I sell suede to make strops with as it would get pretty expensive posting heavy strops around the world, but I thought I ought to show how to make them. I prefer a thick base as this gives clearance if you are stropping on a bench but also allows you to hold it safely from the back if you are holding the tool (such as an axe) still and moving the strop. Another popular option is a paddle strop, with a handle.
The backing needs to be hard and flat, softwood such as pine will compress over time. I have a strop made from pine that exhibits a wonderful wood grain pattern in the suede from repeated use. MDF is very good for this. Not something that I have in the workshop but I was able to get some from the unit next door, some chipboard was screwed and glued to the back to increase the thickness.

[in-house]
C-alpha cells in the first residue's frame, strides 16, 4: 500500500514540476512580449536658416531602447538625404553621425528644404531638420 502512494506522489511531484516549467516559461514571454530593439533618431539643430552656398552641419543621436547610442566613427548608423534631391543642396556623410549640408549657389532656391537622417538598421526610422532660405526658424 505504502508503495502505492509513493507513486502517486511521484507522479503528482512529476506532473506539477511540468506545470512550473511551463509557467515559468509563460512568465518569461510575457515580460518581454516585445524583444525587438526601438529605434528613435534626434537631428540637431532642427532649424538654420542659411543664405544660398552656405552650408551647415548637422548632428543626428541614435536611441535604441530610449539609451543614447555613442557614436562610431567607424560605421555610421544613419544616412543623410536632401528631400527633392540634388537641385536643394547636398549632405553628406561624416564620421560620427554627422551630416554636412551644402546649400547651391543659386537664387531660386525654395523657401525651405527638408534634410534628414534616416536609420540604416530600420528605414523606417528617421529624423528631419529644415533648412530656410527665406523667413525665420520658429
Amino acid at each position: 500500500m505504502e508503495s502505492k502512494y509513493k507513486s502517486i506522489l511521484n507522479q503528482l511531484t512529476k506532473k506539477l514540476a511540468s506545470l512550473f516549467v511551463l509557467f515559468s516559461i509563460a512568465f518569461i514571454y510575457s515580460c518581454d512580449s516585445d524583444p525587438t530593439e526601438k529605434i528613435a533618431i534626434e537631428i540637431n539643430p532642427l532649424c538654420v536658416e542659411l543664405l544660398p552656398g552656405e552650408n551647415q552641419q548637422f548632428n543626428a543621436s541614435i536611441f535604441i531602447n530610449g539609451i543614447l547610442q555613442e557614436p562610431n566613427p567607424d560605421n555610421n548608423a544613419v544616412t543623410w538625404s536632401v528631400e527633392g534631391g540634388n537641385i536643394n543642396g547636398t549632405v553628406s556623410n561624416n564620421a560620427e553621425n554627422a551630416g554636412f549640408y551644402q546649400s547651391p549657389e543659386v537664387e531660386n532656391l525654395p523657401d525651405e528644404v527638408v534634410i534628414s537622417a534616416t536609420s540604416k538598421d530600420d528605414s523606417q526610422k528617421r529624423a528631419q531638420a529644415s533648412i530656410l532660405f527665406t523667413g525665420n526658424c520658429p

Make sure the backing is a few millimetres smaller than the Suede all the was around. In this case the suede I am using is distressingly white- it was very hard to keep it clean in my workshop for the duration of these admittedly poor photos. I use impact adhesive and you only get one go at fitting this. A glue like this which doesn’t dry hard is better, Epoxy or PVA will work but but can soak into and effect how the strop feels and holds the compound. It is important to get an even layer of glue for the join so you maintain a flat surface.
Then glue the suede down. Or to be more accurate I prefer to leave the suede on the bench and glue the backing down onto it, finding it easier to line up this way. Leave to dry then trim off the excess to get a neat edge.
Strop in use, touching up the knife. Suede is naturally abrasive so will dull edges quickly when you cut it, however this action also means it is ideally suited to use as a strop. It is however better to use a compound, it is so much quicker, even with a fine compound. You can often hear a hiss as it cuts. A thin layer rubbed into the grain cuts best. You can see how very quickly the compound turns black with metal particles, at this stage it is better to scrape it off with a blunt edge and re apply the compound rather than add more on top.